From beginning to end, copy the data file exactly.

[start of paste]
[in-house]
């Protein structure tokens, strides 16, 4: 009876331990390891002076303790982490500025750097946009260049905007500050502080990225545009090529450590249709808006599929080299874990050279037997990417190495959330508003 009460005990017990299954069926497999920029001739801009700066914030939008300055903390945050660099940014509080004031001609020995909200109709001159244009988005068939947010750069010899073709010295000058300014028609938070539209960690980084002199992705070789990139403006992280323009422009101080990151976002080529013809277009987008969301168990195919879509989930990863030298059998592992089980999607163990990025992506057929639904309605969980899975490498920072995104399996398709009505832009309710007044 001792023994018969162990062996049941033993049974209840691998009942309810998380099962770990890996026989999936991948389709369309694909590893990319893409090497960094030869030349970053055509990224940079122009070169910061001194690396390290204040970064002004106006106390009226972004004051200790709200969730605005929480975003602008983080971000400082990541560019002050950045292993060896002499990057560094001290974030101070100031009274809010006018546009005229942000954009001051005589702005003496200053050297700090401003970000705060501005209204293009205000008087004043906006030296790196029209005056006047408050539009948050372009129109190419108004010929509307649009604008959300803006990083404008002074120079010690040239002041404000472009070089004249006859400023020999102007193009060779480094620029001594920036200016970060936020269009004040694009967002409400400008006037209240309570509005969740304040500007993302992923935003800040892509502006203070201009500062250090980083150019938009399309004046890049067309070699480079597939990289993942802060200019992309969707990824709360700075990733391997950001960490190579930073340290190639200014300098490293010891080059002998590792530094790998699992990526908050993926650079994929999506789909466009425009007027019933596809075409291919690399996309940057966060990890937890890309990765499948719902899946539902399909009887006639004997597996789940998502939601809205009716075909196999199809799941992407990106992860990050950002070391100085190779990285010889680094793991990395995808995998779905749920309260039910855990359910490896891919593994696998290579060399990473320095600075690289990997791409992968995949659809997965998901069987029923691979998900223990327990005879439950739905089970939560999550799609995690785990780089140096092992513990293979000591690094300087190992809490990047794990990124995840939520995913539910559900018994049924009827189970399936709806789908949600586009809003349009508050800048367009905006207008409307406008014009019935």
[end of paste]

[in-house]
């Protein structure tokens, strides 16, 4: 009876331990390891002076303790982490500025750097946009260049905007500050502080990225545009090529450590249709808006599929080299874990050279037997990417190495959330508003 009460005990017990299954069926497999920029001739801009700066914030939008300055903390945050660099940014509080004031001609020995909200109709001159244009988005068939947010750069010899073709010295000058300014028609938070539209960690980084002199992705070789990139403006992280323009422009101080990151976002080529013809277009987008969301168990195919879509989930990863030298059998592992089980999607163990990025992506057929639904309605969980899975490498920072995104399996398709009505832009309710007044 001792023994018969162990062996049941033993049974209840691998009942309810998380099962770990890996026989999936991948389709369309694909590893990319893409090497960094030869030349970053055509990224940079122009070169910061001194690396390290204040970064002004106006106390009226972004004051200790709200969730605005929480975003602008983080971000400082990541560019002050950045292993060896002499990057560094001290974030101070100031009274809010006018546009005229942000954009001051005589702005003496200053050297700090401003970000705060501005209204293009205000008087004043906006030296790196029209005056006047408050539009948050372009129109190419108004010929509307649009604008959300803006990083404008002074120079010690040239002041404000472009070089004249006859400023020999102007193009060779480094620029001594920036200016970060936020269009004040694009967002409400400008006037209240309570509005969740304040500007993302992923935003800040892509502006203070201009500062250090980083150019938009399309004046890049067309070699480079597939990289993942802060200019992309969707990824709360700075990733391997950001960490190579930073340290190639200014300098490293010891080059002998590792530094790998699992990526908050993926650079994929999506789909466009425009007027019933596809075409291919690399996309940057966060990890937890890309990765499948719902899946539902399909009887006639004997597996789940998502939601809205009716075909196999199809799941992407990106992860990050950002070391100085190779990285010889680094793991990395995808995998779905749920309260039910855990359910490896891919593994696998290579060399990473320095600075690289990997791409992968995949659809997965998901069987029923691979998900223990327990005879439950739905089970939560999550799609995690785990780089140096092992513990293979000591690094300087190992809490990047794990990124995840939520995913539910559900018994049924009827189970399936709806789908949600586009809003349009508050800048367009905006207008409307406008014009019935």